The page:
The MacBook Pro USB-C Ports and Tethered Photography

[Updated March 2020] When Apple introduced the 2016 MacBook Pro, it followed the design of the MacBook and replaced all the ports with USB-C (or what Apple calls Thunderbolt 3) ports. Our initial impression is very mixed as USB-C is a very fast interface (up to 20 Gbps for USB and 40 Gbps for Thunderbolt 3) but the connector itself is very flimsy/frail/non-robust/weak. The USB-C connector is about the size and build quality of a USB2 Micro-B connector which is the little connector that most Android phones use to charge. And anyone with a Android phone will tell you those connectors break and fail all the time.

So, what does that mean for tethered shooting? First it means you're going to need plenty of dongles because there's a huge mix of USB-A and USB-C devices out there. As of early 2020, you are still better off using your USB2 or USB3 tether cable with a USB-C adapter for the fact that the USB-C connector is so flimsy that you'll be breaking/bending the connector a lot. Just the weight of a tether cable is enough to bend the USB-C connector let alone someone jerking the cable. You'll be better off using USB-C to USB dongles as they are only a few dollars each which will be a lot easier on your wallet when you break them. We found this USB-C to USB-A dongle on Amazon and it's been our goto adapter for the past 2 years. And so far we have not had any connection or data problems using them. We previously recommended a rigid stick adapter (the ones that kind of look like a thumb drive) but because they are rigid they lose connection to easily.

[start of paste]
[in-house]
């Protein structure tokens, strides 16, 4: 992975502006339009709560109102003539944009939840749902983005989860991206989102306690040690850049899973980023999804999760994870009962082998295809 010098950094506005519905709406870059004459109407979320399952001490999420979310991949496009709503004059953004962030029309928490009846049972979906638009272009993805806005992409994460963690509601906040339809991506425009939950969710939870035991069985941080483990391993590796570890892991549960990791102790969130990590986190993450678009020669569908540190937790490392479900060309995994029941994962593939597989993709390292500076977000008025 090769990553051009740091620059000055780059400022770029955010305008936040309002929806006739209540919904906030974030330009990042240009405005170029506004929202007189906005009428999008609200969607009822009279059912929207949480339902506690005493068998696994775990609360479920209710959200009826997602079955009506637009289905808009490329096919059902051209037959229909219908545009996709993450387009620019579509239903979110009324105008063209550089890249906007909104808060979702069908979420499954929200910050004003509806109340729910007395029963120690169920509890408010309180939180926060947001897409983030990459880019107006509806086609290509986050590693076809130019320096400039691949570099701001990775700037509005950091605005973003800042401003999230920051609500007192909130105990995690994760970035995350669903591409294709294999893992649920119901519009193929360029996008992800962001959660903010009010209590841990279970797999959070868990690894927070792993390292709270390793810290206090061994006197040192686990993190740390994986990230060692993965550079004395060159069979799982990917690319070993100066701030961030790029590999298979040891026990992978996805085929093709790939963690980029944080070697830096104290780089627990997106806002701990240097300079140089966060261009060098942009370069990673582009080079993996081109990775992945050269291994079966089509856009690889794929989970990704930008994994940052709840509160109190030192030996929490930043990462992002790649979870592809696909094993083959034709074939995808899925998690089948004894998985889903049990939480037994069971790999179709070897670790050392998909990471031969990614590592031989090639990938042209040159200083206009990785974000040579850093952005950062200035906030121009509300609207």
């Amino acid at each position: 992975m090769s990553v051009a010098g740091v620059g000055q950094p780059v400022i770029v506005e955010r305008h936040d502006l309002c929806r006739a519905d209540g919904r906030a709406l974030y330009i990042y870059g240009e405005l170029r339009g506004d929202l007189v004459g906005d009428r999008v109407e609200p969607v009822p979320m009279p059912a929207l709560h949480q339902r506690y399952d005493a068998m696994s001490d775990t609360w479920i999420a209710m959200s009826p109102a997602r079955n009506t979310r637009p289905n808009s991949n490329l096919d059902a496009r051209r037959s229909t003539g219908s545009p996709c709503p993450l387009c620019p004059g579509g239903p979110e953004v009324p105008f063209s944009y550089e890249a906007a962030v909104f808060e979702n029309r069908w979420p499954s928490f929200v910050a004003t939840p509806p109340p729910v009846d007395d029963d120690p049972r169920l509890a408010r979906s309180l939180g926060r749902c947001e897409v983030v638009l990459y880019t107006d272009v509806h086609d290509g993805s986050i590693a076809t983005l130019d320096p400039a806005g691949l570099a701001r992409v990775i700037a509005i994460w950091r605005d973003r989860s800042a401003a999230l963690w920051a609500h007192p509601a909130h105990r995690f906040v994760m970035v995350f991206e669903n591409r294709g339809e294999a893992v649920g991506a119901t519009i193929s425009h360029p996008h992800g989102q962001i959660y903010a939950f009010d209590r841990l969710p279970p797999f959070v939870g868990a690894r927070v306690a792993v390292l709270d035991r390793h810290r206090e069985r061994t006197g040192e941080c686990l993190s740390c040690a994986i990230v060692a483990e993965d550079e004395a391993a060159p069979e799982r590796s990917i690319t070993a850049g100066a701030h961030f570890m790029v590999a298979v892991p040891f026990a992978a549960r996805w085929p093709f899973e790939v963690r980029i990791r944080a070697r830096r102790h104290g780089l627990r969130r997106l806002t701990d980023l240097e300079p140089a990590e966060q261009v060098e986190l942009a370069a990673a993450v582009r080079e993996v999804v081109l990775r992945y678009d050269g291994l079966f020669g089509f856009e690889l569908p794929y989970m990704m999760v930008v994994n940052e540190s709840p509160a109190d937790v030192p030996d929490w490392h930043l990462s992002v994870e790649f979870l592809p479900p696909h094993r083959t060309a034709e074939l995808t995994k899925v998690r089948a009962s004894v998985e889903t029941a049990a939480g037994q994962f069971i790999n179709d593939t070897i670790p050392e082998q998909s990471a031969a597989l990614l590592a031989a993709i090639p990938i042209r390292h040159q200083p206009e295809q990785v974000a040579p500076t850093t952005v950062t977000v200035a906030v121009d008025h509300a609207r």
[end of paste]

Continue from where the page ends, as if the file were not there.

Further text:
When shooting tethered, we recommend using some kind of cable stability and management system like the one found on the DigiPlate Pro. This will drastically reduce the cable losing connection and broken connectors. The cable stability system you use really needs to be absolutely rigid like the DigiPlate Pro that keeps the the cable connector from moving at all—not even a millimeter. The USB-C connector is so thin and flimsy that just little movements that could result from using a non-rigid system like some of those string based cable stoppers will give you cable errors and disconnections while shooting tethered.

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